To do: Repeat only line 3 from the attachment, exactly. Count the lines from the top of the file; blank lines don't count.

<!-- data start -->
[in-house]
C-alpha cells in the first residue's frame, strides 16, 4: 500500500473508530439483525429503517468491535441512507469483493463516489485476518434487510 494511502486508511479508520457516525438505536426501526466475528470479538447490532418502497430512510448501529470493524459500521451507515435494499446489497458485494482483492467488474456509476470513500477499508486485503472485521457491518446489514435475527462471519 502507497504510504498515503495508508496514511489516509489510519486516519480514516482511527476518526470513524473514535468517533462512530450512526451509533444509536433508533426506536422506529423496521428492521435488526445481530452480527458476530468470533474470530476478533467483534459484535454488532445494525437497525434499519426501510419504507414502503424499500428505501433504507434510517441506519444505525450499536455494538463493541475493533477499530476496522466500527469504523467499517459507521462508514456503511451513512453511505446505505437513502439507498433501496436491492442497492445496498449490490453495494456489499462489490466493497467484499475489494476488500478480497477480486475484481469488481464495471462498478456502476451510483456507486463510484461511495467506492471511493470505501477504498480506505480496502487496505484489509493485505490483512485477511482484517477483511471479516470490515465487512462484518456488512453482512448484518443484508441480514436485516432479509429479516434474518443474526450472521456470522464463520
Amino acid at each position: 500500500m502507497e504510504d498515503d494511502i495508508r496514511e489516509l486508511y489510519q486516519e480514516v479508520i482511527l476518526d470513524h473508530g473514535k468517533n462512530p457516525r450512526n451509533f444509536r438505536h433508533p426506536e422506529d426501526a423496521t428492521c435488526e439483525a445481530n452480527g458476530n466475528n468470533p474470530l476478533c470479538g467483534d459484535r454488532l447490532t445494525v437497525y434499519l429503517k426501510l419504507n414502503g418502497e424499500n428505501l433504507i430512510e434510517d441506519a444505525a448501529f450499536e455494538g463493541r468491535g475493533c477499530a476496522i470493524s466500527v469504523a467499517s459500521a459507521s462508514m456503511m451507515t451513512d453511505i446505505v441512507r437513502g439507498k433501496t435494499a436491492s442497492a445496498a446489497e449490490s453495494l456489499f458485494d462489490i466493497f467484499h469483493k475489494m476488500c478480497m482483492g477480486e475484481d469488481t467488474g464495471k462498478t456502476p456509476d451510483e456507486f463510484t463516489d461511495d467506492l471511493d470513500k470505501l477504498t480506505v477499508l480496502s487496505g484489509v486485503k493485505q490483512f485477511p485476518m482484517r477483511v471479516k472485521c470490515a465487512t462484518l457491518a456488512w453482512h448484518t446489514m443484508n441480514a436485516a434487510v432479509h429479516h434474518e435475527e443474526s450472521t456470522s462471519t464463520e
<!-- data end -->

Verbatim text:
Amino acid at each position: 500500500m502507497e504510504d498515503d494511502i495508508r496514511e489516509l486508511y489510519q486516519e480514516v479508520i482511527l476518526d470513524h473508530g473514535k468517533n462512530p457516525r450512526n451509533f444509536r438505536h433508533p426506536e422506529d426501526a423496521t428492521c435488526e439483525a445481530n452480527g458476530n466475528n468470533p474470530l476478533c470479538g467483534d459484535r454488532l447490532t445494525v437497525y434499519l429503517k426501510l419504507n414502503g418502497e424499500n428505501l433504507i430512510e434510517d441506519a444505525a448501529f450499536e455494538g463493541r468491535g475493533c477499530a476496522i470493524s466500527v469504523a467499517s459500521a459507521s462508514m456503511m451507515t451513512d453511505i446505505v441512507r437513502g439507498k433501496t435494499a436491492s442497492a445496498a446489497e449490490s453495494l456489499f458485494d462489490i466493497f467484499h469483493k475489494m476488500c478480497m482483492g477480486e475484481d469488481t467488474g464495471k462498478t456502476p456509476d451510483e456507486f463510484t463516489d461511495d467506492l471511493d470513500k470505501l477504498t480506505v477499508l480496502s487496505g484489509v486485503k493485505q490483512f485477511p485476518m482484517r477483511v471479516k472485521c470490515a465487512t462484518l457491518a456488512w453482512h448484518t446489514m443484508n441480514a436485516a434487510v432479509h429479516h434474518e435475527e443474526s450472521t456470522s462471519t464463520e